One-way interface – allows a terminal to be linked to a POS system. Transaction information is passed one-way from POS to terminal, which saves time by eliminating the process of keying the purchase information into the terminal.
Open Transaction – functionality included in hospitality software packages. An open transaction is similar to a pre-authorisation, however the transaction amount is not specified when the pre-authorisation is made.
PA DSS (Payment Application Data Security Standard) – a set of regulations set forth by the PCI Security Standards Council that offer best practices / guidelines for the development / integration of applications / software used to process credit card transactions.
Pay at Table – an integrated software solution used in conjunction with a mobile eftpos terminal which enables businesses in the food and beverage industry to take payment at the customer’s table. Please see Slice to learn more about Pay at Table software.
PC EFTPOS – an integrated solution which connects a VX 820 PIN pad or a VX 690 directly to a POS PC. The transaction is driven from the software loaded on the POS PC instead of on the PIN pad, allowing full integration of the transaction process with your POS.
Pre-Authorisation – functionality included in hospitality software packages. A pre-authorisation is when an authorisation is obtained on a credit card for a set amount, without intending to process the transaction immediately. The authorisation serves two purposes, it validates the credit card and also ensures that the cardholder has sufficient available credit to pay for the service.
POSLink – the POSLink interfaced solution connects your POS to your eftpos terminal/s via a simple one-way or two-way messaging protocol using a serial cable connection or WiFi connectivity.
RSA – an encryption and authentication system that uses an algorithm developed in 1977 by Ron Rivest, Adi Shamir, and Leonard Adleman. The RSA algorithm is the most commonly used encryption and authentication algorithm and is included as part of the Web browser from Netscape and Microsoft, and many other products.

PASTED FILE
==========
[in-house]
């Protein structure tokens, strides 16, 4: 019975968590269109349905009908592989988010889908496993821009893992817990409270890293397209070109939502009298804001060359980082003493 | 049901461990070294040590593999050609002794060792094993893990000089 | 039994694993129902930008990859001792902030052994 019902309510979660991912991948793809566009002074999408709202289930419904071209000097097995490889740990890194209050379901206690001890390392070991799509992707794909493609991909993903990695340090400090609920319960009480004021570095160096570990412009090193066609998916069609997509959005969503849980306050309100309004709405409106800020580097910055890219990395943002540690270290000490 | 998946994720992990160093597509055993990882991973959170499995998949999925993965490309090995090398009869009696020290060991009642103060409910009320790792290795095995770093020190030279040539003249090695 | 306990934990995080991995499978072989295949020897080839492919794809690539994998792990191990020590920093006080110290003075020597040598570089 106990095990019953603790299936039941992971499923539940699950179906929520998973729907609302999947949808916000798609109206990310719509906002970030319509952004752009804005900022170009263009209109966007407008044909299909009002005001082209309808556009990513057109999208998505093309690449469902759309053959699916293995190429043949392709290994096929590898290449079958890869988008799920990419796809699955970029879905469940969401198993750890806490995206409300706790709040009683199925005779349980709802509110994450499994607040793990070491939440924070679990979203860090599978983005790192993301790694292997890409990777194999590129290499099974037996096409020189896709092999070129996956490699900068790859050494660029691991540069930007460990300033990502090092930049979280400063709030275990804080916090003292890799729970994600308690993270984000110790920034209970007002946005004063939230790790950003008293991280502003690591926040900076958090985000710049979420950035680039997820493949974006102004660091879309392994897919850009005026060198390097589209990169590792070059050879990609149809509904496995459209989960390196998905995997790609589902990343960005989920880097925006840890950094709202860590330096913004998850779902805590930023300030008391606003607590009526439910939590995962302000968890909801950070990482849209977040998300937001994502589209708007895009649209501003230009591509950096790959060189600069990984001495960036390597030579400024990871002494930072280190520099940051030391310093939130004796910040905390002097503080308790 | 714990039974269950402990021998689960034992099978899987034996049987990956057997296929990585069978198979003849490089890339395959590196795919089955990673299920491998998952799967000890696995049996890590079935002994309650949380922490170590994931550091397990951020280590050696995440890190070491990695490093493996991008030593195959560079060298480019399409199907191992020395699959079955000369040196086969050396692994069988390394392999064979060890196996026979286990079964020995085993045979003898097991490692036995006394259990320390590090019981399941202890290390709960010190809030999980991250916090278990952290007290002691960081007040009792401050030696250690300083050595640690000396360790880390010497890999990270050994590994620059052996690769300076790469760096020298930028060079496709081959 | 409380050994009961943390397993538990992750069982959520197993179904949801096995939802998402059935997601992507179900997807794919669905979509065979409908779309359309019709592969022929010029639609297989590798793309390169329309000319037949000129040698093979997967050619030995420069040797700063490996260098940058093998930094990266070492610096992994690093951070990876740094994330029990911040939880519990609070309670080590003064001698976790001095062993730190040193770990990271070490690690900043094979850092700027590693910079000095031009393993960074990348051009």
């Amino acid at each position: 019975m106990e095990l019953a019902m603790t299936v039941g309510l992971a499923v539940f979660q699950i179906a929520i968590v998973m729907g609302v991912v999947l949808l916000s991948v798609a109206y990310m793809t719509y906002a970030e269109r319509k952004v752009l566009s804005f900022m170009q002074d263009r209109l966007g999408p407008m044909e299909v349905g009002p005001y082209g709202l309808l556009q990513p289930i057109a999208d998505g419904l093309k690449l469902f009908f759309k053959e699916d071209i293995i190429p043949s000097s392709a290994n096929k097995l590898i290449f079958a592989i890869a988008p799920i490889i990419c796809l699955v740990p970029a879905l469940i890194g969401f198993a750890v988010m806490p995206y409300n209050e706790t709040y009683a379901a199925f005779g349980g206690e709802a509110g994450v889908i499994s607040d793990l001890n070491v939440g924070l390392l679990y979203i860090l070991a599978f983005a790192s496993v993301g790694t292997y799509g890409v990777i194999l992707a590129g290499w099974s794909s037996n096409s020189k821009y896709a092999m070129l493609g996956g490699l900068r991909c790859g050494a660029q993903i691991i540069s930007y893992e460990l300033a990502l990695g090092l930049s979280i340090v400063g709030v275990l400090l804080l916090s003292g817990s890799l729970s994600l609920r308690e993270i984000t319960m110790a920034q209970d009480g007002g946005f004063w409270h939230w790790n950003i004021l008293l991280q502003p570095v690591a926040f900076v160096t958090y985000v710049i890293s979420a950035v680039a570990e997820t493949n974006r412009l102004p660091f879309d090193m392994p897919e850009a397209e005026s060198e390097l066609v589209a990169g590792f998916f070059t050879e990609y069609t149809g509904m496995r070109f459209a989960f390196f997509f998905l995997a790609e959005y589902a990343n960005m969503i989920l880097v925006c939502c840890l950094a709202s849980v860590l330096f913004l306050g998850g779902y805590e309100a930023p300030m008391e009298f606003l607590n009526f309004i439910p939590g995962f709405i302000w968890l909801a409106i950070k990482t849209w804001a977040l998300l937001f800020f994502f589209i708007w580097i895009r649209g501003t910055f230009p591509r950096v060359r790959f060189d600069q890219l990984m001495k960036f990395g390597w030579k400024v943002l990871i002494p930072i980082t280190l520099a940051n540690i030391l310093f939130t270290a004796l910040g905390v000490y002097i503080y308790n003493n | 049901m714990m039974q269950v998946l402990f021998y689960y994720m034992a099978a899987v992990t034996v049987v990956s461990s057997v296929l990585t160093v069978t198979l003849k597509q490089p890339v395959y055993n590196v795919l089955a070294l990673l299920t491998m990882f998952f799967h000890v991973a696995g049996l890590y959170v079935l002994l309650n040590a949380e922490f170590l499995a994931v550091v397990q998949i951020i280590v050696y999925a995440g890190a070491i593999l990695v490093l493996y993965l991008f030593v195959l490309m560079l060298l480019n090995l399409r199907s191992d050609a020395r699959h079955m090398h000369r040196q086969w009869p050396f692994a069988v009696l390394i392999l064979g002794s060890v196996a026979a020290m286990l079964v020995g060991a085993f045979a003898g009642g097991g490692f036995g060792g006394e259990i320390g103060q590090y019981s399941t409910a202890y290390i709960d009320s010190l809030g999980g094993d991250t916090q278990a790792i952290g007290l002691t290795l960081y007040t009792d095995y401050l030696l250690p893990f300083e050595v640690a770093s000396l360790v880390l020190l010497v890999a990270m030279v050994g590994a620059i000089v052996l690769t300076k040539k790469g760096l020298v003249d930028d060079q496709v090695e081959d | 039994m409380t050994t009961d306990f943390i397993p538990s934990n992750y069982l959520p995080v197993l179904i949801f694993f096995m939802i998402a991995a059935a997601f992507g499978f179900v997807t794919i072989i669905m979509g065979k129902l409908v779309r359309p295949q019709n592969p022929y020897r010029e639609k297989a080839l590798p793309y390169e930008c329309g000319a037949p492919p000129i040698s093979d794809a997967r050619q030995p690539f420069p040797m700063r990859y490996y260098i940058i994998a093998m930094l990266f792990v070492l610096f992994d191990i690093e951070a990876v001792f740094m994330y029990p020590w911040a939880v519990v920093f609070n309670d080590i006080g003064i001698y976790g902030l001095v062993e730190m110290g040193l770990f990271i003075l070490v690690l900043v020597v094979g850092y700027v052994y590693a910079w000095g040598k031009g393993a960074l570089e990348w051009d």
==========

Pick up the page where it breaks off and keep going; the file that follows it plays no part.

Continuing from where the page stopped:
Short Term (Rental) – a service provided by EFTPOS New Zealand which allows a merchant to rent a terminal for a short amount of time.
Skimming – this is when card details are copied from the mag stripe on existing cards, using a skimming device. These details can then be transferred to a blank card and used to purchase goods without the cardholder’s knowledge. This is one reason why chip cards are more secure than mag stripe cards.
Slice – an EFTPOS New Zealand product offering that provides flexibility to take payment at the customer’s table, split multiple eftpos payments, take cash / vouchers and add tips; all while automatically sending transactions wirelessly to your POS to reconcile. See our Hospitality Software Packages for more information.
Snapper – a pre-pay, contactless payment solution for small, fast purchases and public transport. Customers simply tap their Snapper device on the contactless Snapper card reader and the purchase amount is deducted from their Snapper account. Merchants can choose to accept Snapper cards and offer Snapper top-ups as a service to customers.
Splash Protector – a stationery item from EFTPOS New Zealand. It is a thin rubber membrane that covers keys on a terminal or PIN pad, (depending on the terminal type) to reduce damage due to liquid spills.
Stationery – consumable items for use with eftpos terminals, for example paper rolls. Available to buy via our website here.
Subscription – the term used for rental of an eftpos terminal or processing facility.
swapBOX – an EFTPOS New Zealand service which provides a spare terminal that is kept on site and can be plugged in and used with just a couple of quick and simple steps, should one of your EFTPOS New Zealand terminals fault.
Tap and Go – a payment solution that allows Visa payWave or MasterCard paypass cardholders to simply tap their card on a contactless terminal to make a payment. Also referred to in the payments industry as ‘contactless’. The EFTPOS New Zealand Evolution range of terminals are Tap and Go ready with in-built contactless readers.
Tipping – functionality included in hospitality software packages. The tipping function allows customers to add a tip on top of their original transaction amount.
Two-Way Interface – allows a terminal to be linked to a POS system. Transaction information is passed from POS to terminal, and then back from terminal to
POS so the outcome of the eftpos transaction is displayed on the POS PC.
Verifone – the parent company of EFTPOS New Zealand. Verifone is the global leader in secure electronic payment solutions.
Zip Zap – a means of creating a physical copy of card details in the event of loss of eftpos connectivity. Allows a merchant to create a manual offline voucher which authorises the acquiring bank to extract funds from a customer’s bank account.